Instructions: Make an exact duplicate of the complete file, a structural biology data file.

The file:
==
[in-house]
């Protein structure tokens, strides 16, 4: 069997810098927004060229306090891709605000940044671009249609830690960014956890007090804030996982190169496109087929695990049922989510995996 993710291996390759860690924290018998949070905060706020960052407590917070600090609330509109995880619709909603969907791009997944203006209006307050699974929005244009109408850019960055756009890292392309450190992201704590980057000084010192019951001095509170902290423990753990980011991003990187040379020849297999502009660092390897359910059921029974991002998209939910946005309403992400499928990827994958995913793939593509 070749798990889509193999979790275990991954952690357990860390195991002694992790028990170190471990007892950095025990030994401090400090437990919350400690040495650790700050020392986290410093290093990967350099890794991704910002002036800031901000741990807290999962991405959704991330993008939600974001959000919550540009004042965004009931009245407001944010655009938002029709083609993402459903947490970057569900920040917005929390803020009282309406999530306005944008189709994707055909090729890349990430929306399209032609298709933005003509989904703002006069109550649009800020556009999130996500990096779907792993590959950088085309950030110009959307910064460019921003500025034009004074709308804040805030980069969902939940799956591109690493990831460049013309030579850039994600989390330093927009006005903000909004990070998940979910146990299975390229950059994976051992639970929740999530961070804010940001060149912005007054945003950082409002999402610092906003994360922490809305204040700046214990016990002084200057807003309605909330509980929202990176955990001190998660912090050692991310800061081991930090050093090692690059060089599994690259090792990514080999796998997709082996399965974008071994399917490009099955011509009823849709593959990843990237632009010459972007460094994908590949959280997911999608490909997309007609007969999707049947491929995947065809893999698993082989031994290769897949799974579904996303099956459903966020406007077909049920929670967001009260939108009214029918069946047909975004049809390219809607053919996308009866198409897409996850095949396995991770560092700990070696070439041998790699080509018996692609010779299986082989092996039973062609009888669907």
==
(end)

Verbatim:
[in-house]
């Protein structure tokens, strides 16, 4: 069997810098927004060229306090891709605000940044671009249609830690960014956890007090804030996982190169496109087929695990049922989510995996 993710291996390759860690924290018998949070905060706020960052407590917070600090609330509109995880619709909603969907791009997944203006209006307050699974929005244009109408850019960055756009890292392309450190992201704590980057000084010192019951001095509170902290423990753990980011991003990187040379020849297999502009660092390897359910059921029974991002998209939910946005309403992400499928990827994958995913793939593509 070749798990889509193999979790275990991954952690357990860390195991002694992790028990170190471990007892950095025990030994401090400090437990919350400690040495650790700050020392986290410093290093990967350099890794991704910002002036800031901000741990807290999962991405959704991330993008939600974001959000919550540009004042965004009931009245407001944010655009938002029709083609993402459903947490970057569900920040917005929390803020009282309406999530306005944008189709994707055909090729890349990430929306399209032609298709933005003509989904703002006069109550649009800020556009999130996500990096779907792993590959950088085309950030110009959307910064460019921003500025034009004074709308804040805030980069969902939940799956591109690493990831460049013309030579850039994600989390330093927009006005903000909004990070998940979910146990299975390229950059994976051992639970929740999530961070804010940001060149912005007054945003950082409002999402610092906003994360922490809305204040700046214990016990002084200057807003309605909330509980929202990176955990001190998660912090050692991310800061081991930090050093090692690059060089599994690259090792990514080999796998997709082996399965974008071994399917490009099955011509009823849709593959990843990237632009010459972007460094994908590949959280997911999608490909997309007609007969999707049947491929995947065809893999698993082989031994290769897949799974579904996303099956459903966020406007077909049920929670967001009260939108009214029918069946047909975004049809390219809607053919996308009866198409897409996850095949396995991770560092700990070696070439041998790699080509018996692609010779299986082989092996039973062609009888669907």